Education Sector in India

A snapshot MIT Enterprise Forum 0 p 0 20th April 2011

2 . nor does KPMG International have any such authority to obligate or bind any member firm. USD 100 BN by 2014 to meet expected demand * Over 95% is held by the unorganized sector. KPMG Analysis © 2011 KPMG International Cooperative (“KPMG International”). All rights reserved. KPMG International provides no client services. a Swiss entity. No member firm has any authority to obligate or bind KPMG International or any other member firm third parties. CLSA Report. with few large players Robust growth rates expected Higher rate of returns Opening up of regulatory environment Growth rates of 10 to 15% expected over the next decade Attractive margins considering volumes and propensity of people to pay for HE Foreign Education Bill – Expected in 2011 * Source: CSFB Report. Member firms of the KPMG network of independent firms are affiliated with KPMG International.Education is one of the largest service sector industries in India characterized by a unique set of attributes One of the largest services market Huge Demand-Supply Mismatch Largely fragmented industry Combined market size of more than 450 mn students and USD 50 BN per annum* Investment requirement of approx.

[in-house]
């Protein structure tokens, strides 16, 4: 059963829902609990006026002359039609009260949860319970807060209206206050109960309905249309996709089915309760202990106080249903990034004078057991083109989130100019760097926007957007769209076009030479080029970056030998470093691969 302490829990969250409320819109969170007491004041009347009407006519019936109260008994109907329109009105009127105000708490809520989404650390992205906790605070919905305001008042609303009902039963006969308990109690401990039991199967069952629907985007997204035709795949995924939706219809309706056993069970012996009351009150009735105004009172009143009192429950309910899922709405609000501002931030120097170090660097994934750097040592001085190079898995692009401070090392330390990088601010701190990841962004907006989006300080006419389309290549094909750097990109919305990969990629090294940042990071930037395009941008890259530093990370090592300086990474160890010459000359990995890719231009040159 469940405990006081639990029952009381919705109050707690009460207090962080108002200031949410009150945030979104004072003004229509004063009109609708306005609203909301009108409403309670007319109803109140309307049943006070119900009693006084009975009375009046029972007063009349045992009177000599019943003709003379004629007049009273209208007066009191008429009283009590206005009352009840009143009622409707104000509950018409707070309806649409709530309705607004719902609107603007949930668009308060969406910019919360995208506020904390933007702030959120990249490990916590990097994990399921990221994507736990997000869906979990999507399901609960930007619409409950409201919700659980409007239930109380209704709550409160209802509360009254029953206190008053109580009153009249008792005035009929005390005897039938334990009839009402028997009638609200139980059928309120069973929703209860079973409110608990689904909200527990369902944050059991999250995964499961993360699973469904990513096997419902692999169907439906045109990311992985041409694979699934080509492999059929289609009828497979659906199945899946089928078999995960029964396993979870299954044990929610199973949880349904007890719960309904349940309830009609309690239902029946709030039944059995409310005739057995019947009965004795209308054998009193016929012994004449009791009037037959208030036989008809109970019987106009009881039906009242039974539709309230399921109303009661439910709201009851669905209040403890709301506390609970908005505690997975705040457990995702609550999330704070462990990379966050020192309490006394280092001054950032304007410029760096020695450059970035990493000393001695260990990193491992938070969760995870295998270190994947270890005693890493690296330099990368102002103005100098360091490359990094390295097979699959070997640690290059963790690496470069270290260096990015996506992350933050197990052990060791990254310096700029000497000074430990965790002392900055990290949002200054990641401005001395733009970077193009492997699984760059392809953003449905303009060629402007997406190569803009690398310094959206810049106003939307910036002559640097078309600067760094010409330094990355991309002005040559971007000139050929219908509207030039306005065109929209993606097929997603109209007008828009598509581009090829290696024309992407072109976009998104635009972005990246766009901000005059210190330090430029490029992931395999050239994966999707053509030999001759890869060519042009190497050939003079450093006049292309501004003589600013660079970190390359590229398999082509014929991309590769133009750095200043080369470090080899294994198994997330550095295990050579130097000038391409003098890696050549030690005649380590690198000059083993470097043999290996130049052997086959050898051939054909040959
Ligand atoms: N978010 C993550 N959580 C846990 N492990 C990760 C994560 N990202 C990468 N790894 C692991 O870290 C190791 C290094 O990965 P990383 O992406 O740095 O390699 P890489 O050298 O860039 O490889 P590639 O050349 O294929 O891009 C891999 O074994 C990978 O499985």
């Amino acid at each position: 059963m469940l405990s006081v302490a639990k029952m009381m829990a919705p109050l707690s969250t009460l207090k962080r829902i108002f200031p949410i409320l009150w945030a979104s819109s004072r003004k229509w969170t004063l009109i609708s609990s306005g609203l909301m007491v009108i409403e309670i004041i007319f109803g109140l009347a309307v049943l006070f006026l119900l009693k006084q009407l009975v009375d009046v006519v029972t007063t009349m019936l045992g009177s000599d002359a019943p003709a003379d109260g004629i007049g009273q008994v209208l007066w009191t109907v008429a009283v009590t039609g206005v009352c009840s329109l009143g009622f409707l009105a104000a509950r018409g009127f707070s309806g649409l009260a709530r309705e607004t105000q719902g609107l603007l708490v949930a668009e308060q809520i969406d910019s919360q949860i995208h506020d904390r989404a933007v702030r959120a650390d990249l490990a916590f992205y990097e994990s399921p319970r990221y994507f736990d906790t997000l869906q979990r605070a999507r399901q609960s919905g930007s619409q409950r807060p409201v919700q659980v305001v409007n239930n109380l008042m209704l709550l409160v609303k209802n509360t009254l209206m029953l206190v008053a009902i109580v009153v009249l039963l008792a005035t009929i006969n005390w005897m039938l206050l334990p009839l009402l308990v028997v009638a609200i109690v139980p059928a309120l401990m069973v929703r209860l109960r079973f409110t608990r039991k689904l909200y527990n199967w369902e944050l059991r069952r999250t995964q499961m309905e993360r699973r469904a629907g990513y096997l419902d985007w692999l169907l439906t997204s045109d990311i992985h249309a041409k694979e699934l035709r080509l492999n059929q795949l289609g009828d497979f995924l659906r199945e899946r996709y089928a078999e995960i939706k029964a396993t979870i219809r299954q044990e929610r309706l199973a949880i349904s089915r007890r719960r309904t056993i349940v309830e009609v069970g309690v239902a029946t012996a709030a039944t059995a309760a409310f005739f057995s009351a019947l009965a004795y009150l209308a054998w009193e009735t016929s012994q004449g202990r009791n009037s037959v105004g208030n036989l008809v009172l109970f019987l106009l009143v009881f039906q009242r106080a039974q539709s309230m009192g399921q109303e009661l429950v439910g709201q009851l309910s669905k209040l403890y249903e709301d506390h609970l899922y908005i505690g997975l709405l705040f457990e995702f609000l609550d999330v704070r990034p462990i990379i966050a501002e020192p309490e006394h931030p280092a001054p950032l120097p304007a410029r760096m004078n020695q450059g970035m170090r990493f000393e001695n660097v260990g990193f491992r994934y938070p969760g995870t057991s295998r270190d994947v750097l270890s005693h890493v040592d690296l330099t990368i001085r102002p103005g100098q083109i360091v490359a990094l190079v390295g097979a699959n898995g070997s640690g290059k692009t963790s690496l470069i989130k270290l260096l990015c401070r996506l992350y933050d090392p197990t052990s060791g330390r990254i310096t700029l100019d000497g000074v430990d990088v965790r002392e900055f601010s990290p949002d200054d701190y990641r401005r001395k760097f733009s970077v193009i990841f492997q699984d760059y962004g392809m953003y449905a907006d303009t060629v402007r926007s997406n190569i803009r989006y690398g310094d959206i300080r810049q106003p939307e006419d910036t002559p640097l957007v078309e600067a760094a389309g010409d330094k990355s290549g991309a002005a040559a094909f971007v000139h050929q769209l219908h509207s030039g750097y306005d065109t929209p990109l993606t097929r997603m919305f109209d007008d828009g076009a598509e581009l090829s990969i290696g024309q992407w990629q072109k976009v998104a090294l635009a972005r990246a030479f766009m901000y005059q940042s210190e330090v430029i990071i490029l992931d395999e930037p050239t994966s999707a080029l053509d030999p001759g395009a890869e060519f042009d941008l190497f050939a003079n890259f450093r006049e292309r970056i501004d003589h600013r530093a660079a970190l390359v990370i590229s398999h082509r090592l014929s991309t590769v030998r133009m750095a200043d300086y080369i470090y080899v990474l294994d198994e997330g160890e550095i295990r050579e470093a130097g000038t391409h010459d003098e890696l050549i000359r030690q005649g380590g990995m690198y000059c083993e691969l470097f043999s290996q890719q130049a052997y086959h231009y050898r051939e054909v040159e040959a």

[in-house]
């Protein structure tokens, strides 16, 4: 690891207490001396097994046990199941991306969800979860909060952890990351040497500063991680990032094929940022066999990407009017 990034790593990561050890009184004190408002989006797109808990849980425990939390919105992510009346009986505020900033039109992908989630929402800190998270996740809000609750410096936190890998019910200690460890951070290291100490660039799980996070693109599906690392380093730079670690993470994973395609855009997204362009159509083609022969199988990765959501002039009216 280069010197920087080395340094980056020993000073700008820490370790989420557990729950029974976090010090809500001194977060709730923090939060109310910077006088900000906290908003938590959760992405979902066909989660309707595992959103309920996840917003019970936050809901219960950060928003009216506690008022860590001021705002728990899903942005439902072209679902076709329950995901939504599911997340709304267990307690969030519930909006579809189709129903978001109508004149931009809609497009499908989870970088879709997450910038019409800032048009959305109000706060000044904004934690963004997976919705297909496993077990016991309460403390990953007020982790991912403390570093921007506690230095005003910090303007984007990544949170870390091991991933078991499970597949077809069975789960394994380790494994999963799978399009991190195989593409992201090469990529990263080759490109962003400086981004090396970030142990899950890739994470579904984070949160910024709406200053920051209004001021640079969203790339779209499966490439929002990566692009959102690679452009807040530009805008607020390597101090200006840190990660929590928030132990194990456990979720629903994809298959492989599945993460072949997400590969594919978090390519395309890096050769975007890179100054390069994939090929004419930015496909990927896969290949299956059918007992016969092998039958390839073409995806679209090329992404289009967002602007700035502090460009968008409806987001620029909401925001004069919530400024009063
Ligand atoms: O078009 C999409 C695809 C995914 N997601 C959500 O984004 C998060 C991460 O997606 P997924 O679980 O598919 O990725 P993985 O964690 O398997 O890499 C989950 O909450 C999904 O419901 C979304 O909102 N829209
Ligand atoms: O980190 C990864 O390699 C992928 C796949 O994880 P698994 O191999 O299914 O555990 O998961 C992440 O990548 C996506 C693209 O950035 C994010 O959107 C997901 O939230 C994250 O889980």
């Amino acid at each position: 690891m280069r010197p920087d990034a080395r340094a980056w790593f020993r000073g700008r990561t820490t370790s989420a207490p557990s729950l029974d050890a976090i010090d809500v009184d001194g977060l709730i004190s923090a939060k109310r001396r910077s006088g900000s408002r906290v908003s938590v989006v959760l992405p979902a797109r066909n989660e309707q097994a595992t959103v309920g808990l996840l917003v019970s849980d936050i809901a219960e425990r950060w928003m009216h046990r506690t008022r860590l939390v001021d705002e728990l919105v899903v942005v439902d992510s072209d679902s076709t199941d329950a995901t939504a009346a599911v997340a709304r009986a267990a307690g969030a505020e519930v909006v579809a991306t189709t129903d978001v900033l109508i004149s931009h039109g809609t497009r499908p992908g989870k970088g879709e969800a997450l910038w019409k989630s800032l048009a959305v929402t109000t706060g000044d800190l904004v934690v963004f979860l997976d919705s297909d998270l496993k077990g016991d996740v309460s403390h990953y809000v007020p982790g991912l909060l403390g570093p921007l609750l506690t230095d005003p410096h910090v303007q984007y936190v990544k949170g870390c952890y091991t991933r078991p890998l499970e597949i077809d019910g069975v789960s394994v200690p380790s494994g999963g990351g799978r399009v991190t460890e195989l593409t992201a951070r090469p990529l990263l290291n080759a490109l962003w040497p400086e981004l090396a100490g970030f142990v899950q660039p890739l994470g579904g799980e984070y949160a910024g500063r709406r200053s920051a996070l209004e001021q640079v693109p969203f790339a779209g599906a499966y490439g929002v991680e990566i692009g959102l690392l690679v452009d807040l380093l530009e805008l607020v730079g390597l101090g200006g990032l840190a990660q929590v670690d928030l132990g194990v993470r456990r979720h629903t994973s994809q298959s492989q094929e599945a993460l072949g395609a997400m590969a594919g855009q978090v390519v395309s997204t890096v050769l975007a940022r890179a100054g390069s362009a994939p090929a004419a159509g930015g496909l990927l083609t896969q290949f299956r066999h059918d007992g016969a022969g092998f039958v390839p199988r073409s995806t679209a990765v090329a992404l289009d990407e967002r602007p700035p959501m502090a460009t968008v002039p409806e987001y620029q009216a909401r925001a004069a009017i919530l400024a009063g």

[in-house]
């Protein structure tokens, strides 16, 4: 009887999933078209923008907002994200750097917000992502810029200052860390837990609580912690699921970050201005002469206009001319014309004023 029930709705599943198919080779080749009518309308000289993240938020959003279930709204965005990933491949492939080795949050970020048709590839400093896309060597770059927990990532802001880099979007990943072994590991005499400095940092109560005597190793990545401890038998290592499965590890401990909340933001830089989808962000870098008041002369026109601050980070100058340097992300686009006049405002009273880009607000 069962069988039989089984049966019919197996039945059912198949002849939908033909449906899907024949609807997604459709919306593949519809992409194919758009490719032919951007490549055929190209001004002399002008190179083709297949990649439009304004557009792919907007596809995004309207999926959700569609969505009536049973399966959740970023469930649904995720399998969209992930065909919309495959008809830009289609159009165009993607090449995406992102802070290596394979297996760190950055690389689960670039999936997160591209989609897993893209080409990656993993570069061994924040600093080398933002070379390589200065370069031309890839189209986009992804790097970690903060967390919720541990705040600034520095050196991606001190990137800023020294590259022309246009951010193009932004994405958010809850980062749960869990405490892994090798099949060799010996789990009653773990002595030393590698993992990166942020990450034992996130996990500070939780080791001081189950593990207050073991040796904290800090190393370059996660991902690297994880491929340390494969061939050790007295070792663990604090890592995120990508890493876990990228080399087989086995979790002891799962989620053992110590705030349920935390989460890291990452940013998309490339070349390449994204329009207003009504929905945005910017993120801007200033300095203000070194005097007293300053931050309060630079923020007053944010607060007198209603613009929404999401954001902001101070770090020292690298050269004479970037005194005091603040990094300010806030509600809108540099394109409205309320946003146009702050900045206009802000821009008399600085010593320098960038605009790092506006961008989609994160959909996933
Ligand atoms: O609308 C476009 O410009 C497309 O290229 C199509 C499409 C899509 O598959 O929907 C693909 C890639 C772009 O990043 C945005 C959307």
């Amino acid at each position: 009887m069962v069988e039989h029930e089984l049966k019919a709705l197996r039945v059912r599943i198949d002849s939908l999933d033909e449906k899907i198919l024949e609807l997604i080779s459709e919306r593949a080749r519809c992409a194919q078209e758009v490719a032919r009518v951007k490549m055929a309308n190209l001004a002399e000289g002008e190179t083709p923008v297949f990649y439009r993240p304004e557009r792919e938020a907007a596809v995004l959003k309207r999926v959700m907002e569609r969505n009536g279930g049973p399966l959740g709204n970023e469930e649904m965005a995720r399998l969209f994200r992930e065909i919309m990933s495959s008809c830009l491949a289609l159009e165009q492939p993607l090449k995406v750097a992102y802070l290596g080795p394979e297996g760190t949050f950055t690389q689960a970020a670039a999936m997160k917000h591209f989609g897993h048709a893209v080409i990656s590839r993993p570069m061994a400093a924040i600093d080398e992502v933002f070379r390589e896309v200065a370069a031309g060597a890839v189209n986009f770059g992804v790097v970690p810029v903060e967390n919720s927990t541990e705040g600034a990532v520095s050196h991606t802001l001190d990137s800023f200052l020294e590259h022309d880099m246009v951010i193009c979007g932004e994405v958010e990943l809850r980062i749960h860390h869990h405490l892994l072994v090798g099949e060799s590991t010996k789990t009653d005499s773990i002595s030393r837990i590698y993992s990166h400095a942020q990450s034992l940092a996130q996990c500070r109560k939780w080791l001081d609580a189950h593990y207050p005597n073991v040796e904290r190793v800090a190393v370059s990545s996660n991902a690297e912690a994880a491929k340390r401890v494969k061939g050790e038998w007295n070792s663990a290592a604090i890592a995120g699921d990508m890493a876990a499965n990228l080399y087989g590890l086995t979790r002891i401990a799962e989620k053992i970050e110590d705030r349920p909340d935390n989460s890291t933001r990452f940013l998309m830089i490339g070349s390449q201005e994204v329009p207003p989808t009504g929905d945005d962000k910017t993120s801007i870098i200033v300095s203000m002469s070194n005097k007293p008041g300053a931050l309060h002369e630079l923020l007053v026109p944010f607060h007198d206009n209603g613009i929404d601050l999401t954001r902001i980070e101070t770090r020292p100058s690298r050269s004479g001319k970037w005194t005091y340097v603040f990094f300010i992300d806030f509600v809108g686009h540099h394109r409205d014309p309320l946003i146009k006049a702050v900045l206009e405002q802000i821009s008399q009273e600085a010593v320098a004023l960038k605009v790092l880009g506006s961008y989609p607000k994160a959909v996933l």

while those in the private sector are unregulated High Moderate Low Source: Netscribes.‘Investing in India’.5 Bn ~USD 0. diploma and professional courses • Largely unregulated pre school • There are no constraints on profit making in the pre-school system • Vocational training institutes under the government are regulated by the Ministry of Labor and Employment. KPMG International provides no client services. CLSA.6 Bn USD 4 Bn 14% 2008 2012E 2008 12% 2012E 2008 17% 2012E 2008 36% 2012E 2008 25% 2012E Regulations • Under the purview of the Ministry of Human Resource Development • K-12 is governed by different schooling boards State / ICSE/ CBSE/ IB • Higher education* regulated by University Grants Commission (UGC) and All India Council of Technical Education (AICTE) * Comprises of graduate.3 Bn USD 6.The formal education space is regulated and has a dominant share in the overall education market Education in India Formal education Informal education K-12 Higher education Coaching institutes Pre-schools Vocational education ~USD 34 Bn USD 20 Bn Market i M k size USD 10. Member firms of the KPMG network of independent firms are affiliated with KPMG International. KPMG analysis © 2011 KPMG International Cooperative (“KPMG International”). 3 . nor does KPMG International have any such authority to obligate or bind any member firm.3 Bn USD 0. KPMG . No member firm has any authority to obligate or bind KPMG International or any other member firm third parties. All rights reserved.6 Bn USD 0.3 Bn USD 1Bn USD 1. a Swiss entity.